Russell KJ, Beatty JA, Dhand N, et al. Feline low-grade alimentary lymphoma: how common is it? J Feline Med Surg. 2012; 14: 910-2.
The most common anatomical form of lymphoma in cats is alimentary lymphoma (AL). It is characterized by an infiltration of the gastrointestinal tract and/or associated lymph nodes with neoplastic (cancerous) lymphocytes. There are three subtypes based on mitotic rate and cell type (determined by examination of biopsy samples): low grade (LG-AL), intermediate-grade (IG-AL), and high-grade (HG-AL). Low-grade alimentary lymphoma requires a histological evaluation of biopsies for diagnosis while intermediate- and high-grade alimentary lymphoma can be diagnosed by cytology of intestinal or mesenteric lymph node aspirates. It is usually not possible to differentiate LG-AL from inflammatory bowel disease or benign lymphoid hyperplasia by using cytology alone.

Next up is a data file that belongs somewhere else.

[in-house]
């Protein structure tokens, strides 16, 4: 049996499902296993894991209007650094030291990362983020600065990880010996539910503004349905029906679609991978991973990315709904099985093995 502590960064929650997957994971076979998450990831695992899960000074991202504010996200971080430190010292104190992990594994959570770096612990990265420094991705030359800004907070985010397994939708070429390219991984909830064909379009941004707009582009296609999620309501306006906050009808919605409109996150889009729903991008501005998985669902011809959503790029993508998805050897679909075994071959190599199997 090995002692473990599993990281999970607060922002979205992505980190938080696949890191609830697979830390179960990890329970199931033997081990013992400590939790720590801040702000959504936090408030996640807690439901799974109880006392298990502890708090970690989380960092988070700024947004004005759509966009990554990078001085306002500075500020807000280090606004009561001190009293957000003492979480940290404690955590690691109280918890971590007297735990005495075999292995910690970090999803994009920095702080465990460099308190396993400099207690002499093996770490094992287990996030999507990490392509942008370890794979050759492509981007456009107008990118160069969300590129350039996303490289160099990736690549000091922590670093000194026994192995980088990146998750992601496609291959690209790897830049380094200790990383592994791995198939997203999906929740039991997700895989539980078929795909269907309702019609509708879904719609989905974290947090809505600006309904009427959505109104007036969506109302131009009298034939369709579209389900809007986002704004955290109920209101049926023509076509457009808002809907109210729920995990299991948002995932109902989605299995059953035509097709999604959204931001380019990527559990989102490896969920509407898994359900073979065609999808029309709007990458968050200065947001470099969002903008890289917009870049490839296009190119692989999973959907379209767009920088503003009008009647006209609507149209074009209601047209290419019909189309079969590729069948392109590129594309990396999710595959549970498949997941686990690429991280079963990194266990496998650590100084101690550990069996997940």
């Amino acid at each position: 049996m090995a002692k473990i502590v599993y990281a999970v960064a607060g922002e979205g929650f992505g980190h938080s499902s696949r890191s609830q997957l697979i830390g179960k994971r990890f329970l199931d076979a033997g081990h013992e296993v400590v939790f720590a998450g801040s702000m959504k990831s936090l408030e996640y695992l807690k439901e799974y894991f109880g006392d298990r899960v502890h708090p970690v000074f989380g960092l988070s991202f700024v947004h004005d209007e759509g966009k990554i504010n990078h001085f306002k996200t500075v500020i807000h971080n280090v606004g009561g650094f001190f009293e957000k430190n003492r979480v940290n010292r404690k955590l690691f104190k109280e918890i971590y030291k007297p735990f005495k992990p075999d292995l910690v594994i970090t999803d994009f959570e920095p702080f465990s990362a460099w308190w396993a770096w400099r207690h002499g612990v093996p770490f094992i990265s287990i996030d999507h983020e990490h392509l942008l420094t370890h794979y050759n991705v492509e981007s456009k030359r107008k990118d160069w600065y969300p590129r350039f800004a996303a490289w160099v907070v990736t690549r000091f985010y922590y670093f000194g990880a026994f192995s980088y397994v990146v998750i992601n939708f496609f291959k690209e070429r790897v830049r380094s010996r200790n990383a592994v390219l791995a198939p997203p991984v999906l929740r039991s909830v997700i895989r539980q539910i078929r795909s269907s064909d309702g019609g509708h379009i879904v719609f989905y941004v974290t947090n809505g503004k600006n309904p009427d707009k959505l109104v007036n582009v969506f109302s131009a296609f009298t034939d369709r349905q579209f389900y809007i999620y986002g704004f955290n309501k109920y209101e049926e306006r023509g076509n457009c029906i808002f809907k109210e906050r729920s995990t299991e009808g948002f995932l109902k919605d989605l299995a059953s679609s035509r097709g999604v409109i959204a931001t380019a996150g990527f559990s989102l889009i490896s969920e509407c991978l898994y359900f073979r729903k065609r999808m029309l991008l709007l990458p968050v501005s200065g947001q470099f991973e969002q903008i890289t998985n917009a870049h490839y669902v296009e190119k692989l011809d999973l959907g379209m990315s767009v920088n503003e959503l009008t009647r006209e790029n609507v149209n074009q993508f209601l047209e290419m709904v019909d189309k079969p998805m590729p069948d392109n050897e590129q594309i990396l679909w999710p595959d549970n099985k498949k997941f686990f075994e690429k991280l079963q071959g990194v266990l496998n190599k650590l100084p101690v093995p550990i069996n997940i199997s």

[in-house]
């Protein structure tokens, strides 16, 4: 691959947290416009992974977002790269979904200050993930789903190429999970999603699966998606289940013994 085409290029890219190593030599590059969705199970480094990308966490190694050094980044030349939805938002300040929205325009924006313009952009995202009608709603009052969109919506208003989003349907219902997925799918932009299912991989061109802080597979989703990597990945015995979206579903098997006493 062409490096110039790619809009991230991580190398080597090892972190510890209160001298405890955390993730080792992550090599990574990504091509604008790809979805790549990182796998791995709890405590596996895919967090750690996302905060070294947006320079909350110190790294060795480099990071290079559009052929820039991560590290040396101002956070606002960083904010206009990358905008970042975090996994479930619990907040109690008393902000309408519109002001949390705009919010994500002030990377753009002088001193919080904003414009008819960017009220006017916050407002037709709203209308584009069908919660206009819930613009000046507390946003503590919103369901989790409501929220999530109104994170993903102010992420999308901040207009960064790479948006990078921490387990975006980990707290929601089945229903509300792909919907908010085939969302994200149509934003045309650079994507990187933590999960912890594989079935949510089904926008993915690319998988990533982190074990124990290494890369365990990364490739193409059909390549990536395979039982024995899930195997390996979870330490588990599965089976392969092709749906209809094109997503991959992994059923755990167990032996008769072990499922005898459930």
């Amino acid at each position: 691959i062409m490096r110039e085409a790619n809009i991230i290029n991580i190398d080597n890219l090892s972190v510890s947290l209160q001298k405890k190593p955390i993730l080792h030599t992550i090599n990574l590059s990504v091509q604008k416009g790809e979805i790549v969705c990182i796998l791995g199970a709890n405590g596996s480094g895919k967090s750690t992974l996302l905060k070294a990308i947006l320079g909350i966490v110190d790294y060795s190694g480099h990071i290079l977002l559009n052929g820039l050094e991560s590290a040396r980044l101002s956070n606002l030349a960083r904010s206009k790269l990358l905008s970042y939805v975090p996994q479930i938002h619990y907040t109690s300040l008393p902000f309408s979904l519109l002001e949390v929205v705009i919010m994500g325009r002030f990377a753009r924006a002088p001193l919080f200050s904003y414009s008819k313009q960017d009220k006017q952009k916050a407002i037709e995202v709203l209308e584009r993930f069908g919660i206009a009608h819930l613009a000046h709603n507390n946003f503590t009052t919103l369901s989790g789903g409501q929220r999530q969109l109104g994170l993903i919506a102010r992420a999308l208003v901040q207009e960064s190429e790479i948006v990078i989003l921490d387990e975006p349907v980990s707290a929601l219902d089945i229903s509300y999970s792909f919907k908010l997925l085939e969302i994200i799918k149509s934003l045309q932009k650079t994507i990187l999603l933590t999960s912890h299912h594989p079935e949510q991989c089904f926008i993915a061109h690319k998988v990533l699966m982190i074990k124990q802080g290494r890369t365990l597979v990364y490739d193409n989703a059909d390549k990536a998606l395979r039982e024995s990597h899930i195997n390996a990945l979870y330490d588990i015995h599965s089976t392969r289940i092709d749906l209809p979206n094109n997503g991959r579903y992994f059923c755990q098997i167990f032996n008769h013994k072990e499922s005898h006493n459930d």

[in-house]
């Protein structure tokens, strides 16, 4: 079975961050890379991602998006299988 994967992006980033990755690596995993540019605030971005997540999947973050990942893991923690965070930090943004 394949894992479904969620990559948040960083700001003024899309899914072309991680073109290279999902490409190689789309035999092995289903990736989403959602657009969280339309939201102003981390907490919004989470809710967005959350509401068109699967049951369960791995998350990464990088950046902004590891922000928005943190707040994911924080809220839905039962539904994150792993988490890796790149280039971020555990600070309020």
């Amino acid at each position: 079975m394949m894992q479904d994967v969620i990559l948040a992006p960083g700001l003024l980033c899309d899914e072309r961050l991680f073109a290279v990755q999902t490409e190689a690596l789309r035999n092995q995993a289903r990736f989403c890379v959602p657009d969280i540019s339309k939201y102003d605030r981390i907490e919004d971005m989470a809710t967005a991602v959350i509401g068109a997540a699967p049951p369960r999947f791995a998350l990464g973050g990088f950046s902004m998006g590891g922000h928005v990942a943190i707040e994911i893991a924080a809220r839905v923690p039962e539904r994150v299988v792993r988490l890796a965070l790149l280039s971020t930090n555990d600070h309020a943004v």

The authors investigated the relative prevalence of AL subtypes diagnosed by both histopathology and cytology among cases in Australia over a 5-year period. The studied identified 53 cases of AL, comprising 30 diagnosed by histology (15 LG-AL, 13, HG-AL, 2 IG-AL) and 23 (IG-AL/HG-AL) diagnosed by cytology. LG-AL accounted for 28% of all diagnosed alimentary lymphoma cases, and 50% of cases diagnosed by histopathology. A palpable abdominal mass, anemia, and a gastrointestinal mural (wall) mass found on abdominal ultrasound (0% of LG-AL cases) were more common in IG-AL/HGAL than in in LG-AL. Gastric/intestinal wall thickening was the most commonly reported abnormality (82%) when a detailed abdominal ultrasound report was available. When intestinal thickening was noted, a loss of normal layering was more common in cats with IG-AL/HG-AL than those with LG-AL. Hypoalbuminemia (low serum albumin levels) was found in 25% of the cats with IG-AL/HG-AL and none of the cats with LG-AL. Of 15 cats tested for FIV and FeLV, 3 were positive for FIV antibody and none were positive for FeLV antigen. [VT]